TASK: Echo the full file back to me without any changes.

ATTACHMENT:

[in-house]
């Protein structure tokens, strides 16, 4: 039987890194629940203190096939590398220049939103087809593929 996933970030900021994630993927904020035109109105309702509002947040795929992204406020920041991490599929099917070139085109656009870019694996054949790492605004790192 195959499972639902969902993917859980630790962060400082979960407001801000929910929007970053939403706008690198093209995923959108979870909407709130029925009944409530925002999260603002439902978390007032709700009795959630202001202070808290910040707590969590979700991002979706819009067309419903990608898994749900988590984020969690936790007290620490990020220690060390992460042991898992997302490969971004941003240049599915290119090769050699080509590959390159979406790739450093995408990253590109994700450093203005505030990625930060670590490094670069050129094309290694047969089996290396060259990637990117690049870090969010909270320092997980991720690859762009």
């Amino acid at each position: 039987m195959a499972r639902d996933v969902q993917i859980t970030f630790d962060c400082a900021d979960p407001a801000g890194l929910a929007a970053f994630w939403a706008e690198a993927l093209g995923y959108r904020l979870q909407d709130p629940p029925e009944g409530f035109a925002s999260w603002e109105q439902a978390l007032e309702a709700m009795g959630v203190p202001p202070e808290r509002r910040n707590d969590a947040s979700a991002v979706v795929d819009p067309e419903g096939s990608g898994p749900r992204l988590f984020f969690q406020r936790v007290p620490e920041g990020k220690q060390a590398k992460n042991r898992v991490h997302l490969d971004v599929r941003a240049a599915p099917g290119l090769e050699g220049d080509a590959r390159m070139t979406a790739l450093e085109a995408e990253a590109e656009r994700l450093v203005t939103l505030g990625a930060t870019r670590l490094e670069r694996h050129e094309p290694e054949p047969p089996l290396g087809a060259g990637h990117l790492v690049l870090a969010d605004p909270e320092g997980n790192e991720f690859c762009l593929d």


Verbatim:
[in-house]
């Protein structure tokens, strides 16, 4: 039987890194629940203190096939590398220049939103087809593929 996933970030900021994630993927904020035109109105309702509002947040795929992204406020920041991490599929099917070139085109656009870019694996054949790492605004790192 195959499972639902969902993917859980630790962060400082979960407001801000929910929007970053939403706008690198093209995923959108979870909407709130029925009944409530925002999260603002439902978390007032709700009795959630202001202070808290910040707590969590979700991002979706819009067309419903990608898994749900988590984020969690936790007290620490990020220690060390992460042991898992997302490969971004941003240049599915290119090769050699080509590959390159979406790739450093995408990253590109994700450093203005505030990625930060670590490094670069050129094309290694047969089996290396060259990637990117690049870090969010909270320092997980991720690859762009």
């Amino acid at each position: 039987m195959a499972r639902d996933v969902q993917i859980t970030f630790d962060c400082a900021d979960p407001a801000g890194l929910a929007a970053f994630w939403a706008e690198a993927l093209g995923y959108r904020l979870q909407d709130p629940p029925e009944g409530f035109a925002s999260w603002e109105q439902a978390l007032e309702a709700m009795g959630v203190p202001p202070e808290r509002r910040n707590d969590a947040s979700a991002v979706v795929d819009p067309e419903g096939s990608g898994p749900r992204l988590f984020f969690q406020r936790v007290p620490e920041g990020k220690q060390a590398k992460n042991r898992v991490h997302l490969d971004v599929r941003a240049a599915p099917g290119l090769e050699g220049d080509a590959r390159m070139t979406a790739l450093e085109a995408e990253a590109e656009r994700l450093v203005t939103l505030g990625a930060t870019r670590l490094e670069r694996h050129e094309p290694e054949p047969p089996l290396g087809a060259g990637h990117l790492v690049l870090a969010d605004p909270e320092g997980n790192e991720f690859c762009l593929d």